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United States District Court, S.D. New York

December 7, 2005.

ACCESS 4 ALL, INC., a Florida not for profit corporation, and PETER SPALLUTO, Individually, Plaintiffs,
PARK LANE HOTEL, INC., a New York Corporation, Defendant.

The opinion of the court was delivered by: JAMES FRANCIS IV, Magistrate Judge


The plaintiffs, Access 4 All, Inc. and Peter Spalluto, brought this action claiming that the Helmsley Park Lane Hotel, owned by defendant Park Lane Hotel, Inc. ("Park Lane"), contained architectural barriers that prevented disabled persons from using its full range of services, in violation of the Americans With Disabilities Act, 42 U.S.C. § 12181 et seq. (the "ADA"). The parties ultimately entered a settlement agreement addressing a number of features of the property. The parties reserved for decision by the Court the plaintiffs' application for an award of attorneys' fees and costs and consented to refer this issue to me for final disposition pursuant to 28 U.S.C. § 636(c).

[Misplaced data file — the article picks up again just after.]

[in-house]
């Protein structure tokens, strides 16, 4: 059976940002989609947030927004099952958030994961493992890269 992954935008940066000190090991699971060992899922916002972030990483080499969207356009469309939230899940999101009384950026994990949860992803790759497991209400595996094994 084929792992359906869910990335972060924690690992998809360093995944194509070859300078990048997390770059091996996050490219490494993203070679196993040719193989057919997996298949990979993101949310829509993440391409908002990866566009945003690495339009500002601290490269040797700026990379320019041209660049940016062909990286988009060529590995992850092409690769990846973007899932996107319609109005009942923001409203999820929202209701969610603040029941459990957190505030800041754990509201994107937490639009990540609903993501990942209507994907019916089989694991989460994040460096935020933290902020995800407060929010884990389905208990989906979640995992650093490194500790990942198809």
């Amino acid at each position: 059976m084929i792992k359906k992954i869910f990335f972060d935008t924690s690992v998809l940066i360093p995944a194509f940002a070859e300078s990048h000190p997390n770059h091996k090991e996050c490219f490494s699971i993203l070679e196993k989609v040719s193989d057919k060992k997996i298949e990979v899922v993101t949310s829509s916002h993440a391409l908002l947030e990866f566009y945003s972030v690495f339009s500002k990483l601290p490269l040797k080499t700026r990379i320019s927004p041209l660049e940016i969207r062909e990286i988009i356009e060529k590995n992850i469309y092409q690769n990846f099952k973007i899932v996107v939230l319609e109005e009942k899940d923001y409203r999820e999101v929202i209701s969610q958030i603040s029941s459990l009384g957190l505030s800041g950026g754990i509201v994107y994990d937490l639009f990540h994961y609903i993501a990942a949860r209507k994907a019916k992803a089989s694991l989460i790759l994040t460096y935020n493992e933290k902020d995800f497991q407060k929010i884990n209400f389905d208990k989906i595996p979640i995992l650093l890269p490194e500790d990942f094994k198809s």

The plaintiffs now move for an award of attorneys' fees of $67,056.50 and expert witness fees and costs of $11,349.41, based on the following hours and rates: Attorney Hours Rate Total

 Fuller, Fuller & Assoc.

  John P. Fuller 7.7 $425 $ 3,272.50

  Lawrence A. Fuller 139.5 $425 $59,287.50

  Tracie Dickerson 0.8 $240 $ 192.00

  Paralegal 3.8 $115 $ 437.00

 Mario B. Mikelinich 9.1 $425 $ 3,867.50*fn1

 Expert Fees 46.0 $175 $ 8,050.00


Costs $ 3,299.95 __________ Total: $78,405.95
  (Plaintiffs' Verified Application for Attorneys' Fees, Expert's Fees, Litigation Expenses and Costs and Incorporated Memorandum of Law ("Pl. App.") at 12-13; Letter of Lawrence A. Fuller dated Nov. 28, 2005 ("Fuller Letter") at 4-5).

  The defendant opposes an award of this magnitude on the grounds that (1) the plaintiff's counsel allegedly violated the confidentiality provisions of the settlement agreement by disclosing the terms of the agreement to a non-party; (2) the time spent by plaintiffs' counsel on many tasks was excessive; (3) the rates charged are not justified; (4) the expert witness fees are excessive; (5) the plaintiffs' costs other than the expert fees should be rejected; and (6) the plaintiff's "lodestar" recovery should be reduced based on their limited success.